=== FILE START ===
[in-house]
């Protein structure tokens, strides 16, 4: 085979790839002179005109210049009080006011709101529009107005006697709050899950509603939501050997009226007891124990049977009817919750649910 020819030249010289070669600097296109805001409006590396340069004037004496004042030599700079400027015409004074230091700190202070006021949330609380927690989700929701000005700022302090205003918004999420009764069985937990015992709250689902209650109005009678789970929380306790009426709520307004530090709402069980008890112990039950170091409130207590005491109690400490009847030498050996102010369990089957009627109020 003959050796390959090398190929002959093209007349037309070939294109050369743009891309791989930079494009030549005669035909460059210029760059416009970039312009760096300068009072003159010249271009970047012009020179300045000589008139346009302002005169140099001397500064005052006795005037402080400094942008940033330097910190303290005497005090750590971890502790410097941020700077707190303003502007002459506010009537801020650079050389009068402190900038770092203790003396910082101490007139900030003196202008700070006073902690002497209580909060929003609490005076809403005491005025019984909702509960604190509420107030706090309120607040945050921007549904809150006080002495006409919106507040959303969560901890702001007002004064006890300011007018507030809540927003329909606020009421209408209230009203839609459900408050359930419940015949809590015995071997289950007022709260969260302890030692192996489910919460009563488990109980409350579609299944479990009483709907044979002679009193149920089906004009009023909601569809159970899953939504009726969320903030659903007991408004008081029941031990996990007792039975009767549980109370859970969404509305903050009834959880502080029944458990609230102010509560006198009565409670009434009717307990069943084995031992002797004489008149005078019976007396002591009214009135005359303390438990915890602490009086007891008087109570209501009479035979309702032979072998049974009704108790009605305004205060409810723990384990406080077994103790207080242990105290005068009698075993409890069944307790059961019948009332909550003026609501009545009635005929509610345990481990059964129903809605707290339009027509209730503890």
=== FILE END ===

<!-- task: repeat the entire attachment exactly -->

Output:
[in-house]
């Protein structure tokens, strides 16, 4: 085979790839002179005109210049009080006011709101529009107005006697709050899950509603939501050997009226007891124990049977009817919750649910 020819030249010289070669600097296109805001409006590396340069004037004496004042030599700079400027015409004074230091700190202070006021949330609380927690989700929701000005700022302090205003918004999420009764069985937990015992709250689902209650109005009678789970929380306790009426709520307004530090709402069980008890112990039950170091409130207590005491109690400490009847030498050996102010369990089957009627109020 003959050796390959090398190929002959093209007349037309070939294109050369743009891309791989930079494009030549005669035909460059210029760059416009970039312009760096300068009072003159010249271009970047012009020179300045000589008139346009302002005169140099001397500064005052006795005037402080400094942008940033330097910190303290005497005090750590971890502790410097941020700077707190303003502007002459506010009537801020650079050389009068402190900038770092203790003396910082101490007139900030003196202008700070006073902690002497209580909060929003609490005076809403005491005025019984909702509960604190509420107030706090309120607040945050921007549904809150006080002495006409919106507040959303969560901890702001007002004064006890300011007018507030809540927003329909606020009421209408209230009203839609459900408050359930419940015949809590015995071997289950007022709260969260302890030692192996489910919460009563488990109980409350579609299944479990009483709907044979002679009193149920089906004009009023909601569809159970899953939504009726969320903030659903007991408004008081029941031990996990007792039975009767549980109370859970969404509305903050009834959880502080029944458990609230102010509560006198009565409670009434009717307990069943084995031992002797004489008149005078019976007396002591009214009135005359303390438990915890602490009086007891008087109570209501009479035979309702032979072998049974009704108790009605305004205060409810723990384990406080077994103790207080242990105290005068009698075993409890069944307790059961019948009332909550003026609501009545009635005929509610345990481990059964129903809605707290339009027509209730503890």